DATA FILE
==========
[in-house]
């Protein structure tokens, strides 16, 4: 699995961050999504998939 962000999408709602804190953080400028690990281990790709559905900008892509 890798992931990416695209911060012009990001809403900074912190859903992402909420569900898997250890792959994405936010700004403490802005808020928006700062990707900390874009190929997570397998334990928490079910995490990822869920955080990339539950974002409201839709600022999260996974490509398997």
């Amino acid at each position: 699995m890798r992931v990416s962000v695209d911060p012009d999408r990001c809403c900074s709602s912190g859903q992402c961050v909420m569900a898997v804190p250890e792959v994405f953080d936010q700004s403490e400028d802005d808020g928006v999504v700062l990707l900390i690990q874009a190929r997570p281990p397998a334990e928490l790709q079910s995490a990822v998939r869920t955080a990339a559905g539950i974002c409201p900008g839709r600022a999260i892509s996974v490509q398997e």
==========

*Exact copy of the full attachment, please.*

[in-house]
């Protein structure tokens, strides 16, 4: 699995961050999504998939 962000999408709602804190953080400028690990281990790709559905900008892509 890798992931990416695209911060012009990001809403900074912190859903992402909420569900898997250890792959994405936010700004403490802005808020928006700062990707900390874009190929997570397998334990928490079910995490990822869920955080990339539950974002409201839709600022999260996974490509398997």
């Amino acid at each position: 699995m890798r992931v990416s962000v695209d911060p012009d999408r990001c809403c900074s709602s912190g859903q992402c961050v909420m569900a898997v804190p250890e792959v994405f953080d936010q700004s403490e400028d802005d808020g928006v999504v700062l990707l900390i690990q874009a190929r997570p281990p397998a334990e928490l790709q079910s995490a990822v998939r869920t955080a990339a559905g539950i974002c409201p900008g839709r600022a999260i892509s996974v490509q398997e």